The three participating candidates – Orange County Sheriff Jerry Demings, County Commissioner Pete Clarke and businessman Rob Panepinto – each introduced himself with a brief biographical statement, and then responded to the above questions. (Their full written replies will be available on orlandoweekly.com.) I'm no expert on all the issues that Orange County's mayor may face, but judging the event as theater, I found the trio's performances both enlightening and frustrating.

Sheriff Demings is a polished politician, and he sprinkled his presentation with heartwarming stories about his humble upbringing and dancing granddaughters, even dropping an Epcot reference. But he reeled off a long list of priorities (including affordable housing, traffic, homelessness and opioid abuse) ahead of the arts, which Demings largely lauded in terms of childhood education. And while he said he supports "the current dedicated funding amount that we have in place," he demurred from promising more than "dialogue" about increased investments.

Commissioner Clarke is also an experienced candidate, but he came across onstage as a bit more earnest and approachable, confessing his closet careers as a bad painter and a five-chord classic rocker. The Boone High alumnus sounded slightly more upbeat about funneling more money to the arts, but while he said the current $5 million funding level was "sacrosanct and should never be altered," he repeatedly deferred to the budgetary process for any increases. And, like Demings, Clarke declared the County Commission's current public art resolution "fairly binding," obviating the need for an enforceable ordinance.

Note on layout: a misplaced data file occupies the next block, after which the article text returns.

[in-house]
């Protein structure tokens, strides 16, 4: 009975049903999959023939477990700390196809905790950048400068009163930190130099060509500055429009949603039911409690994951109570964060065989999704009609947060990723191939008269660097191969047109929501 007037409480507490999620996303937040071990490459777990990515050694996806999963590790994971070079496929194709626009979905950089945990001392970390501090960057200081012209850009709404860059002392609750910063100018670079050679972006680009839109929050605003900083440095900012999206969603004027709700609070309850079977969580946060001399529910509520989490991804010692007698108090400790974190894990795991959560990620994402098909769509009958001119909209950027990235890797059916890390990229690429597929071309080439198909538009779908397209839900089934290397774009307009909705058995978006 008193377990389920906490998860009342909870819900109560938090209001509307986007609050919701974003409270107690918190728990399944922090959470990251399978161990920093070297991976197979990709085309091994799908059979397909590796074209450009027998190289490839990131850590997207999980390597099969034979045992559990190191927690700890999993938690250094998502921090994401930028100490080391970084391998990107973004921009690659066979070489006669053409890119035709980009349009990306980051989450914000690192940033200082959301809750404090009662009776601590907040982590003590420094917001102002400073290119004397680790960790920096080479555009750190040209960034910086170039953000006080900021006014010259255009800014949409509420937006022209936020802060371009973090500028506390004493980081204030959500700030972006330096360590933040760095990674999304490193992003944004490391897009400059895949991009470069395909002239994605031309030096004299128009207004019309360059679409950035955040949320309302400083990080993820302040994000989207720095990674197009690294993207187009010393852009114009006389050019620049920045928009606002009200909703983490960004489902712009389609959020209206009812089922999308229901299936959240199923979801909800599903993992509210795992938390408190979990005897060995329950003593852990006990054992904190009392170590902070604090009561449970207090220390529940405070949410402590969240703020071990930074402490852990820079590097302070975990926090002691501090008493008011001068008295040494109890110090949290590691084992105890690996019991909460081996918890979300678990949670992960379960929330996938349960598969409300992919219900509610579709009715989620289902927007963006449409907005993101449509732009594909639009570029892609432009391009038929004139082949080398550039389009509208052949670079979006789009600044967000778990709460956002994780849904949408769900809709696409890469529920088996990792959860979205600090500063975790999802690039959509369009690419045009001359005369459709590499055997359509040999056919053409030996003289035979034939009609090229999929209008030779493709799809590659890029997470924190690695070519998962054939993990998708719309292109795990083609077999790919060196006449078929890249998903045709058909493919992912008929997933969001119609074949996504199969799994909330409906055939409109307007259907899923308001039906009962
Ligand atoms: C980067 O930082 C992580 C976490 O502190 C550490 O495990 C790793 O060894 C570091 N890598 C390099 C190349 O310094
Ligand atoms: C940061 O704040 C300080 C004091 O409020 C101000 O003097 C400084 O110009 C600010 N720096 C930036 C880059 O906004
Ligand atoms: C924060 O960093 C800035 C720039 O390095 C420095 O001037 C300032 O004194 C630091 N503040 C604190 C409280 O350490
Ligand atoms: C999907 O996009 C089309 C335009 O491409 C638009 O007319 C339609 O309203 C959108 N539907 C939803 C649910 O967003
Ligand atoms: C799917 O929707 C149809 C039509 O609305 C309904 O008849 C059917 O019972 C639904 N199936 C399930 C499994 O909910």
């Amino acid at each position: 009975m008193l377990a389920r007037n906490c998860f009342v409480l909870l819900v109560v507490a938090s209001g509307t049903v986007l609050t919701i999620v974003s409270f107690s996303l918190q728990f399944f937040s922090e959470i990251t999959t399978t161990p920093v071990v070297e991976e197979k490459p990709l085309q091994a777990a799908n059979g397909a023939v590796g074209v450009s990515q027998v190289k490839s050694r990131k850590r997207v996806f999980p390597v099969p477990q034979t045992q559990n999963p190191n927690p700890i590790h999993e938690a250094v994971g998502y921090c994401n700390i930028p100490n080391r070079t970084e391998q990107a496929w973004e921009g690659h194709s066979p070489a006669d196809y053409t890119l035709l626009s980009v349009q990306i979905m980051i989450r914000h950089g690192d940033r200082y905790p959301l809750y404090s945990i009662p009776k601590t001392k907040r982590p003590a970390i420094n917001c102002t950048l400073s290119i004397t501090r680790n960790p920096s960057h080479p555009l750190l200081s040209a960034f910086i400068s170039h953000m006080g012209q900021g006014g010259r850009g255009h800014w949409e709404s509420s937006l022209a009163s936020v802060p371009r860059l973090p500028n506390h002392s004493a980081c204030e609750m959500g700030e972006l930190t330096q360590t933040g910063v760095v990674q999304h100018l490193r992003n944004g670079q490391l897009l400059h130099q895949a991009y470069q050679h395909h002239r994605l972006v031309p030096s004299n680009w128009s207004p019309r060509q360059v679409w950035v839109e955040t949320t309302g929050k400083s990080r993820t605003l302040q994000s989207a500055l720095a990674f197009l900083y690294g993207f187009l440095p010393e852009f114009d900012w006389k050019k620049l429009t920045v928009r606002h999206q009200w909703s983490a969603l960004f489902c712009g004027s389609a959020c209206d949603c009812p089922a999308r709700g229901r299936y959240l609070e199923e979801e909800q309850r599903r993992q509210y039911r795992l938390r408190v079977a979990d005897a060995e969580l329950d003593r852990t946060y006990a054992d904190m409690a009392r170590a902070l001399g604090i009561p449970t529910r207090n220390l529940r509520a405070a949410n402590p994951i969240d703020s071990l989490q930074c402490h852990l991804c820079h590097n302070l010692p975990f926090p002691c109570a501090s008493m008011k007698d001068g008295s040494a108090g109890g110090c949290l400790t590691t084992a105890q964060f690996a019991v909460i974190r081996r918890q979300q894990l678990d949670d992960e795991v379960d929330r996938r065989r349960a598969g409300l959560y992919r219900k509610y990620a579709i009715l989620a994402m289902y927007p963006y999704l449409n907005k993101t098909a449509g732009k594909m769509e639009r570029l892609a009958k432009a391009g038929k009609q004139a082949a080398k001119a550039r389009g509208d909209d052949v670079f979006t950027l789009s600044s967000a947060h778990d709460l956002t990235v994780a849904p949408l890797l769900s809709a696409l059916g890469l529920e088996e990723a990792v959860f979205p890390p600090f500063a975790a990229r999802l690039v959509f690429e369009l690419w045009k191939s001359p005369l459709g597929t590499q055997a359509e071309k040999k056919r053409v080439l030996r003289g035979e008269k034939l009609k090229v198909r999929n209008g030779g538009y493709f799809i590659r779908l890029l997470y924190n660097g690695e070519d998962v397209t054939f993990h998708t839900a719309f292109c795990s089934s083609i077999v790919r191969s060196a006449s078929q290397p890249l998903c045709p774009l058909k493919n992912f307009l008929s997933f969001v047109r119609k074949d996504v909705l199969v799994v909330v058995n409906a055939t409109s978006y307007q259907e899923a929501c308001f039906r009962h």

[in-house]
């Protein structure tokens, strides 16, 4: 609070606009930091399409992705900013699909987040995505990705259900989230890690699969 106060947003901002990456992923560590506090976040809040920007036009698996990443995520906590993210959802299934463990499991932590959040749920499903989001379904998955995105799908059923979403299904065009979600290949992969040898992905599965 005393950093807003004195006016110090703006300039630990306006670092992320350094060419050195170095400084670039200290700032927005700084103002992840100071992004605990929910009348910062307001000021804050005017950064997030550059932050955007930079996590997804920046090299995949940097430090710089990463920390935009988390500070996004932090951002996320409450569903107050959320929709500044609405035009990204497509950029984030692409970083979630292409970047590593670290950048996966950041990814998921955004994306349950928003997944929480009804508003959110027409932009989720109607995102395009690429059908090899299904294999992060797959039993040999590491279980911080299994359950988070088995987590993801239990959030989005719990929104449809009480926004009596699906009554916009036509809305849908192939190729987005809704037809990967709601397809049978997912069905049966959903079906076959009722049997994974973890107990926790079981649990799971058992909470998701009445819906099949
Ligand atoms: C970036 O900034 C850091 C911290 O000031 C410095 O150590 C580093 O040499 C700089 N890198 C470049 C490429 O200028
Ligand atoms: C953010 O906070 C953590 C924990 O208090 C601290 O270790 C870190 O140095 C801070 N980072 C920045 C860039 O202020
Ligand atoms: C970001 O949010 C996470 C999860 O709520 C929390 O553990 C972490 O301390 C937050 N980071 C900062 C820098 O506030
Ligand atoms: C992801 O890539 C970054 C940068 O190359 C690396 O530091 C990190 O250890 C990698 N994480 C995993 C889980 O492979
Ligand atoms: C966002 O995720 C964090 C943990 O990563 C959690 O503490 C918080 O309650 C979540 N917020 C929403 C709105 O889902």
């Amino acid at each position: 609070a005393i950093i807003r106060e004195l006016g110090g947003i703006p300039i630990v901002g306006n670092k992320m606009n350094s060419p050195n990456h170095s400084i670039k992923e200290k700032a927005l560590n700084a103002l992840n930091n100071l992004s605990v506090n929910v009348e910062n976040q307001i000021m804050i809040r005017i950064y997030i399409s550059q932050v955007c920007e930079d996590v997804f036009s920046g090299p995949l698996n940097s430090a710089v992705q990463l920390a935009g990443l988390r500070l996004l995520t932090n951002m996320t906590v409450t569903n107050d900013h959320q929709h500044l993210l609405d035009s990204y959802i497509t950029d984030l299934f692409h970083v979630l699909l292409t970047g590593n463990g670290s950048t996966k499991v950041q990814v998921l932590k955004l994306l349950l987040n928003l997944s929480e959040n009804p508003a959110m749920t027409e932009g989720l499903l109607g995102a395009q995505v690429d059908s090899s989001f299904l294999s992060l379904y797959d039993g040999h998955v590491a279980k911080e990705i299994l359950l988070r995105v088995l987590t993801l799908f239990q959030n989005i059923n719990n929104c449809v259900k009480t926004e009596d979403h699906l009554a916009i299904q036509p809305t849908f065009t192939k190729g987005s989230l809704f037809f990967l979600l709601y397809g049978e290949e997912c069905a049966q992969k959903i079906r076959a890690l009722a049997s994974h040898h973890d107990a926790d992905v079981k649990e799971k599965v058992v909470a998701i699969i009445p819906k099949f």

Panepinto, a native New Yorker who's a political newcomer but has run numerous businesses and nonprofits in our region, was the wild-card factor for me going into the evening. As a first impression, I found him to be the most energized and engaged of the three, with well-articulated responses, although his intensity could be a bit unnerving. Like his rivals, Panepinto was reluctant to promise an increase in dedicated funding at taxpayers expense, but I liked that he encouraged voters to "hold the county commission's feet to the fire" for additional dollars, and he was the only one to unambiguously support restoring per-capita levels, spending TDT revenue, and crafting an art ordinance for "public-facing buildings."

Unfortunately, I was disappointed by everyone's stab at the final question, which I considered the most important. All three dodged the idea of subsidized rentals and instead suggested using public school auditoriums (impractical, considering Lake Howell's costume shop recently closed over security concerns) or renovating the Bob Carr, which has already raised its rental rates by tens of thousands of dollars. Next door to the Pugh, the new Steinmetz acoustic hall at the Dr. Phillips Center is under construction. Advertised as ideal for ballet and opera, it remains an open question whether any local company will be able to afford to set foot on its stage, and none of the mayoral candidates could offer a good solution if not.